Endless shelves of pillowy creams inside delicate curvilinear bottles, replete racks of elegantly packaged sheet masks, enticing colors, textures and aromas drawing in the impressionable consumer — navigating the arena of skincare can be confusing and tedious. With so many options, choice overload is expected.
Through trial and error, Skyline student Faith Valencia has found a skincare routine that works for them.
“Usually in the morning I start off with a face mask, either ‘Mask of Magnaminty’ by Lush or ‘Fresh’ products from Sephora,” said Valencia. “I wash off the mask after 10 or 15 minutes, and I start to use my cleanser, ‘Let the Good Times Roll’ by Lush.”
Valencia understands that the skin is the largest organ of the body, so keeping it soft, fresh and hydrated is an important step in their routine.
“After I do my cleansing, I moisturize my face since I just stripped it of a bunch of stuff. I’ll use a hyaluronic acid caffeine solution by the Ordinary for my under eye bags, and then I’ll apply a toner,” Valencia said. “From there, I apply my makeup routine.”
Alternatively, Joshua Landas likes to keep his routine simple yet consistent.
“My skincare routine just goes along with my daily showers,” said Landas. “When I go into the shower, I’ll probably use a facial soap, wash my face and all that. It’s a bit basic and simple, nothing too complex.”
Communications major Atara Ruderman aims to strike a balance between an elaborate and straightforward skincare routine.
“I usually just take my makeup off with this reusable pad,” said Ruderman. “Then, I wash my face with whatever cleanser I have and put on some moisturizer and sometimes Vaseline under my eyes. That’s about it.”
As the movement towards sustainability grows, consumers are increasingly vying for products that reduce their footprint, like Ruderman’s reusable makeup removing pad. Valencia has undergone this shift in priorities that is putting pressure on the skincare industry to evolve and go green.
“(Sustainability) has gotten more important the older I get,” Valencia said. “70% or 80% of my products are either from Lush, which is vegan or vegetarian or cruelty-free… I want to try to reduce my footprint and use products that don’t cause any more landfill.”
While some products do justice to both the skin and the environment, others do the opposite.
“I think most girls who do skincare would use the St. Ives Apricot Scrub that will just make you break out,” Ruderman said forebodingly. “Don’t even go near it. Don’t even look at it.”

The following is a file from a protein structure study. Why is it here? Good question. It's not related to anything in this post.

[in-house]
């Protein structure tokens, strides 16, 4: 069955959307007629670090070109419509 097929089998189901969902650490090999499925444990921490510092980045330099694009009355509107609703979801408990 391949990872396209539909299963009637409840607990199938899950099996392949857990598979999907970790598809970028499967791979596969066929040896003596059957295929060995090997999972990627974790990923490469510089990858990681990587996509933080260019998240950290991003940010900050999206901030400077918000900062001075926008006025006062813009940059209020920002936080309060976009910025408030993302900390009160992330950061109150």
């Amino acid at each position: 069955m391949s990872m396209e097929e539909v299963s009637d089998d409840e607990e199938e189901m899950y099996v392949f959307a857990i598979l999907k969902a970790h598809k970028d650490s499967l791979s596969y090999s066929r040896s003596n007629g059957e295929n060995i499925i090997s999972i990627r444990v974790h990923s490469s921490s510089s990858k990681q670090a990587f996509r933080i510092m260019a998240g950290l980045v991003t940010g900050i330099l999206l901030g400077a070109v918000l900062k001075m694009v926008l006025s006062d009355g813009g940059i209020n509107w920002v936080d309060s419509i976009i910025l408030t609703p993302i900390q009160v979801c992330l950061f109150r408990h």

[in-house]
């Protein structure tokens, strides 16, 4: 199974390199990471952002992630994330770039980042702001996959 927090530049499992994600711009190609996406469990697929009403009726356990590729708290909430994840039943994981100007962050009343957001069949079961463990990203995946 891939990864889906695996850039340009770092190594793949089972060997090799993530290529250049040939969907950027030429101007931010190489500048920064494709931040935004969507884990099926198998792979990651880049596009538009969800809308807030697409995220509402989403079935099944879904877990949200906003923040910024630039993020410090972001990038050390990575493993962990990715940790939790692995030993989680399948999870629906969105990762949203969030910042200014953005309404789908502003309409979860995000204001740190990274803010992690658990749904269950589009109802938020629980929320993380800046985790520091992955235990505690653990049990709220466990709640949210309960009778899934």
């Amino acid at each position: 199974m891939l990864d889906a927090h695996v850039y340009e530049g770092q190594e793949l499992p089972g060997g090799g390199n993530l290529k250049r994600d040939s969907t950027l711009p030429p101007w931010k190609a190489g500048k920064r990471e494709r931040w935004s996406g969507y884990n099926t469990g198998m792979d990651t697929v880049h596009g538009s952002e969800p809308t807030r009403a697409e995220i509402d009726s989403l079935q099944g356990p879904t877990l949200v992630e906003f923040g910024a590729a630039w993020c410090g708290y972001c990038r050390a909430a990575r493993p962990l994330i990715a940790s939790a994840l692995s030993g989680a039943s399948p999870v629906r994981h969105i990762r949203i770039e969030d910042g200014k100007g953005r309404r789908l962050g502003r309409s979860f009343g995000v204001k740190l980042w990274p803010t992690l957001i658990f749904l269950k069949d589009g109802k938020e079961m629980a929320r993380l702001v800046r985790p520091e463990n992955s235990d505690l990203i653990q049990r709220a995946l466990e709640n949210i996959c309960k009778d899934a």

Before the Microbead-Free Waters Act of 2015, this scrub contained harsh microplastics that polluted the ocean and created harsh abrasions in the skin. St. Ives has since switched to a walnut-based formula, which dermatologists suggest also may cause microtears. A product that resulted in a similar effect was the Neutrogena grapefruit cleanser, which Valencia swears against.
“The second that I put it on, I was like ‘Oh! This feels great,’ and then it completely burned my skin” Valencia said. “I have no idea what was in there, but I started to stray away from skincare products that might not be good for people with acne skin.”
An ingredient that has been hailed by users as a great fit for acne-prone skin is witch hazel, which Landas recommends.
“When I apply it to my face, it wipes away all the dirt or whatever I had from the day,” Landas said. “I’d use those mostly at night with a cotton swab or something. After using it, my face would feel wet, but at the same time would feel lighter.”
However, he warns against the overuse of any product.
“My experience with overuse is that facial products can be kind of acidic and take away some of the layers of your skin,” Landas said. “Using them too frequently can damage your skin because it’s a constant application of a foreign substance.”
In moderation, skincare is a hygiene tool that should be accessible and normalized universally. Unfortunately, many skincare products are marketed towards women.
When asked why men are excluded from the skincare narrative, Ruderman responded matter-of-factly.
“Same reason makeup is, same reason tight-fitting clothes or revealing clothes are. It’s just because women are supposed to be this ideal version of themselves that doesn’t even exist,” Ruderman said. “But men just don’t have the same standards.”
As with Ruderman, Valencia combats the pervading idea that skincare is vain and solely feminine.
“It’s seen as really girly to take care of yourself, but it shouldn’t be,” Valencia said. “Even with my own boyfriend, I convinced him to start liking skincare because he believed (skincare) was hurting his masculinity in a way. It feels nice to treat yourself. It feels good to take care of yourself in simple ways.”